Feeding schedules for pets depends on their age. Cats and dogs at 2-3 months should be fed 4 times a day; 3-6 months, 3 times a day; 6-12 months, twice a day. Adult dogs and cats do best with twice daily feedings.
Leave the food bowl down no more than 30 minutes. Your pet should consume it’s food in that time period.
Before domestication pets didn’t always find food available daily. So if your pet skips a meal or two, don’t worry. If it continues for more than 2 days, it is time for a veterinary visit to check your pet’s health.
Amounts of food vary with the size, age and activity of your pet. If you feed your pet commercial food, the guidelines they offer are sometimes more than necessary to maintain a healthy weight. You’ll have to test and judge.
You should be able to feel your dog’s ribs when running your hands along his sides. Puppies and working dogs need more protein and fat for energy than couch potatoes and seniors. If you find that your dog is gaining weight, cut food by 10% until you find the correct amount.
Adult cats consume about 200-300 calories per day. Kittens need at least twice that amount. Adolescents, 6-12 months old, need extra calories as they are still growing. If you feed commercial food, offer the recommended amount and adjust portions as necessary.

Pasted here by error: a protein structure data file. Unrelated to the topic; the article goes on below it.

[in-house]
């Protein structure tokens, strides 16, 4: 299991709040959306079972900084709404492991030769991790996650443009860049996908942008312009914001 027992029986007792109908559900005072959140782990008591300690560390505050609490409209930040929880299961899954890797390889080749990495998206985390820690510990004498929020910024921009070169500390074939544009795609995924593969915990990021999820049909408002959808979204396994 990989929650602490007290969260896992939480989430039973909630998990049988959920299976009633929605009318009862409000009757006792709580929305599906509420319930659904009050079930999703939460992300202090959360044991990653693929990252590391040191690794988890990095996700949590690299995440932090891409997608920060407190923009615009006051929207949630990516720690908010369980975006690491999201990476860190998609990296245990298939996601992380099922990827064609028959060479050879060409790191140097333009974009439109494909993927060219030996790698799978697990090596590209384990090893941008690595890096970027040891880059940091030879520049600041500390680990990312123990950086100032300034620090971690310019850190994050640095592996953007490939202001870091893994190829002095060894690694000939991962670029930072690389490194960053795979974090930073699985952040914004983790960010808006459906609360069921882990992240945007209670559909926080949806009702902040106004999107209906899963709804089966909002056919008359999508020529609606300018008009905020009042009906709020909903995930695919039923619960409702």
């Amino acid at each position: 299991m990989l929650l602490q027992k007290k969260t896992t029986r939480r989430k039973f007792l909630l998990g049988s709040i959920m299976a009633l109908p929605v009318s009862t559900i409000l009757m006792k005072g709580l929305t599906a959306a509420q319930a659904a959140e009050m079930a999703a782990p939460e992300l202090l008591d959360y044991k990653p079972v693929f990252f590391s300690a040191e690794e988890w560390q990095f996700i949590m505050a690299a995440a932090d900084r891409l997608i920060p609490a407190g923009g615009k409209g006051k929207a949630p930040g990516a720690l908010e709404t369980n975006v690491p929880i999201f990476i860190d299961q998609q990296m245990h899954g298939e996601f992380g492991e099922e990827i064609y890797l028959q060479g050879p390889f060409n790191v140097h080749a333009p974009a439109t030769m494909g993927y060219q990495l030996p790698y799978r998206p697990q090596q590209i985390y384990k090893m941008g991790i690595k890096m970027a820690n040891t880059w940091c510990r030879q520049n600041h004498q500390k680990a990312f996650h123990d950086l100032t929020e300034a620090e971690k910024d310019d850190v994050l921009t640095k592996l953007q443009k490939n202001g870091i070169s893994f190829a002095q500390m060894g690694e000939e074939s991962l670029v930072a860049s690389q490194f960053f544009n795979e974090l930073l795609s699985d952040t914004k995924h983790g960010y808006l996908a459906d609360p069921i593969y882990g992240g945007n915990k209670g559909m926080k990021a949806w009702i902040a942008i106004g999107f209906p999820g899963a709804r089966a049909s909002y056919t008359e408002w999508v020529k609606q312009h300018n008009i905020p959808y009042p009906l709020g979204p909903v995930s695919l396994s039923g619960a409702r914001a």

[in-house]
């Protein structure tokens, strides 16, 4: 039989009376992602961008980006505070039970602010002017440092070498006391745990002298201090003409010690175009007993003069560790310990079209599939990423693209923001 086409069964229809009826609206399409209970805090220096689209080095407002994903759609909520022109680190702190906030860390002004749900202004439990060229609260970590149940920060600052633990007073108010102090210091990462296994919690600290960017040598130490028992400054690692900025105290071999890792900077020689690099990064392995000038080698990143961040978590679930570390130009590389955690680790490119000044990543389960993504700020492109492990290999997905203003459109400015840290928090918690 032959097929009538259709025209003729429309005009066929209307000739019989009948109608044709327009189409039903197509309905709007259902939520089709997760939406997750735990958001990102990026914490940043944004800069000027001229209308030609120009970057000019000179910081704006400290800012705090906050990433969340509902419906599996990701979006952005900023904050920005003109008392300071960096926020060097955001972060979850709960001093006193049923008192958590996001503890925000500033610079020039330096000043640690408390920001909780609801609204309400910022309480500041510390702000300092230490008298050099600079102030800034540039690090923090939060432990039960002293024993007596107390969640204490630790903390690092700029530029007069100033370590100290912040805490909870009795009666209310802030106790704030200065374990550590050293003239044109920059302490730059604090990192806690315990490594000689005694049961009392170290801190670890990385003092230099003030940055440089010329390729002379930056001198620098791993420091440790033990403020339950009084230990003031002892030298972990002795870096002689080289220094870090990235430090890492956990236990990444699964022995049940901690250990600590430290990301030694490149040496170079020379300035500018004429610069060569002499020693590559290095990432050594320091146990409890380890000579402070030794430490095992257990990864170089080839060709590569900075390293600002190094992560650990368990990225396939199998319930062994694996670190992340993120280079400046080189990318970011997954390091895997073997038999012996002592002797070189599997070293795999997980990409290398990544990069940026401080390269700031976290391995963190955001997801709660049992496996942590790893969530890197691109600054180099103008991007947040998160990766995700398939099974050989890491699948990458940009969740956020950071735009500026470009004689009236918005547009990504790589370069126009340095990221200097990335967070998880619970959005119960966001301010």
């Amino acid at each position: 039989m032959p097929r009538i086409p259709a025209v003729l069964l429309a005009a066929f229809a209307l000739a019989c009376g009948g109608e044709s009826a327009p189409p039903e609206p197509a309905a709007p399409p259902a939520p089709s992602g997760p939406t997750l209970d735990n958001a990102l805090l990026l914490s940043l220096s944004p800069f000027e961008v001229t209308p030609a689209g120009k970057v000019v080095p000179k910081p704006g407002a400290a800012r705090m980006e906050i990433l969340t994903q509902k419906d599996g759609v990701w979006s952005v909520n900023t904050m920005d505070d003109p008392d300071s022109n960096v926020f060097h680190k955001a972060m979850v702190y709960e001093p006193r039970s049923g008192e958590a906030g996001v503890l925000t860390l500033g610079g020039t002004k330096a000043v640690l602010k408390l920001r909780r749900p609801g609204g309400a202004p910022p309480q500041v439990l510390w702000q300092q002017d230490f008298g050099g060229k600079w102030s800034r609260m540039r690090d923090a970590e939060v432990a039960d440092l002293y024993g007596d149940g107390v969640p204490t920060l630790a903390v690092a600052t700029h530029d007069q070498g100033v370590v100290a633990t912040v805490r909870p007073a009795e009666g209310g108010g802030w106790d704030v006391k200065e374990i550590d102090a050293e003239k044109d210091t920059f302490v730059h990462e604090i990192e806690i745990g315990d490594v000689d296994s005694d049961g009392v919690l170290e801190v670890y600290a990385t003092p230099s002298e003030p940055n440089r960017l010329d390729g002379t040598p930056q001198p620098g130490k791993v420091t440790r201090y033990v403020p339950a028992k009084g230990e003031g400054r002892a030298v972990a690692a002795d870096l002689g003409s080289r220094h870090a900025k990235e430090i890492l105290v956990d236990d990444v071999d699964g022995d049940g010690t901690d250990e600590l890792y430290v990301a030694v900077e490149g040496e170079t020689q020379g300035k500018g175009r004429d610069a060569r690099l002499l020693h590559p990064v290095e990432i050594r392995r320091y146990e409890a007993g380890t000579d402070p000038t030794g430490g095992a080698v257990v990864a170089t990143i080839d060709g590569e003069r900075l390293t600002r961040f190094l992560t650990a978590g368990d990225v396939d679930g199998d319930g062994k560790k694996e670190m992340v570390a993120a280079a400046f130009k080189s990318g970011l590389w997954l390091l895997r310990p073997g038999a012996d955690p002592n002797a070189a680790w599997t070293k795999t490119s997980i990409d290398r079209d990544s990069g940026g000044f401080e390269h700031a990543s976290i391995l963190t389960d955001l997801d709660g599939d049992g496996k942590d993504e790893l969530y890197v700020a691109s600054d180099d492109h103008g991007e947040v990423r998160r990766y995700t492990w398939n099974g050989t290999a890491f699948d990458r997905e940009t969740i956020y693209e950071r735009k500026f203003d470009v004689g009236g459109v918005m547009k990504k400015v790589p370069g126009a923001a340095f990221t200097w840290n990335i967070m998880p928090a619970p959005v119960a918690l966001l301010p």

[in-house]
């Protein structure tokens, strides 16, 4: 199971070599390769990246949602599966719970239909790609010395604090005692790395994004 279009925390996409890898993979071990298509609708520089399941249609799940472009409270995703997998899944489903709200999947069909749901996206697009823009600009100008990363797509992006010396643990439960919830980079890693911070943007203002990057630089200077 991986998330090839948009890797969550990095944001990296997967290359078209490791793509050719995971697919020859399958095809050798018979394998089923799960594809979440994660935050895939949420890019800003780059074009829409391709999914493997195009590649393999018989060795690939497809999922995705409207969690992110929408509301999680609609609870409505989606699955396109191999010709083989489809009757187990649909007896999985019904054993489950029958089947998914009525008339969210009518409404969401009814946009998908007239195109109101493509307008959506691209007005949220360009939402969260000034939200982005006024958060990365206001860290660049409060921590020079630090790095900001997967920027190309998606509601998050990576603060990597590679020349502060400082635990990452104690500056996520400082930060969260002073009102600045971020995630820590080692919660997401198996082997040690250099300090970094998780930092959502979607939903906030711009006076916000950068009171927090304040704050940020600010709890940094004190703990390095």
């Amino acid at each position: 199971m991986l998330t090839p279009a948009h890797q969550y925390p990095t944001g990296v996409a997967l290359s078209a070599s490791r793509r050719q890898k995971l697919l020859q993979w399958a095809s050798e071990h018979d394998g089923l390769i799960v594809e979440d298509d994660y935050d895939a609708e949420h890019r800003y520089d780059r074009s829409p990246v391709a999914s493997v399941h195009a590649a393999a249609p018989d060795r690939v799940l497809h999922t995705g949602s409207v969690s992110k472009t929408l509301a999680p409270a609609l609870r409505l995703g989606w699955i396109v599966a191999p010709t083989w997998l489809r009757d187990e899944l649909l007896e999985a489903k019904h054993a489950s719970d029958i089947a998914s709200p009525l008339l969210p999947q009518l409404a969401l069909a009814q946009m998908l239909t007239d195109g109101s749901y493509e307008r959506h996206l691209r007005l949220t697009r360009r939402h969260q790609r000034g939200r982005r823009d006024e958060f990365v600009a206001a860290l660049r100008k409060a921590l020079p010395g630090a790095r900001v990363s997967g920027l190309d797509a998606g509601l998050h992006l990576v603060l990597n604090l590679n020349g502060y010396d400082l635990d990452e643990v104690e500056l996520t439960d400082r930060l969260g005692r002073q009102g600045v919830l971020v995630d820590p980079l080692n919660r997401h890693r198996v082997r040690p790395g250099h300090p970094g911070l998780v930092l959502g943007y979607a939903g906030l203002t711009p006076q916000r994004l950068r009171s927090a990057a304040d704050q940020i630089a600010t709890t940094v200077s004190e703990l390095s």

Dogs will eat as much as they are given, while cats eat only until they are full.
You can set up a feeding schedule to meet times that will be convenient for you. Just keep in mind pets do better with a regular routine. Don’t exercise your dog after eating to avoid stomach torsion.
Dogs and cats who are being fed table scraps in addition to commercial foods will sometimes turn up their noses at the pet food you try to feed them. Try mixing human food with pet food, gradually decreasing the human food until he is eating only pet food. Or go “cold turkey.” Eventually, your pet will get hungry and eat what is in his bowl. Changing the brand of pet food may also help.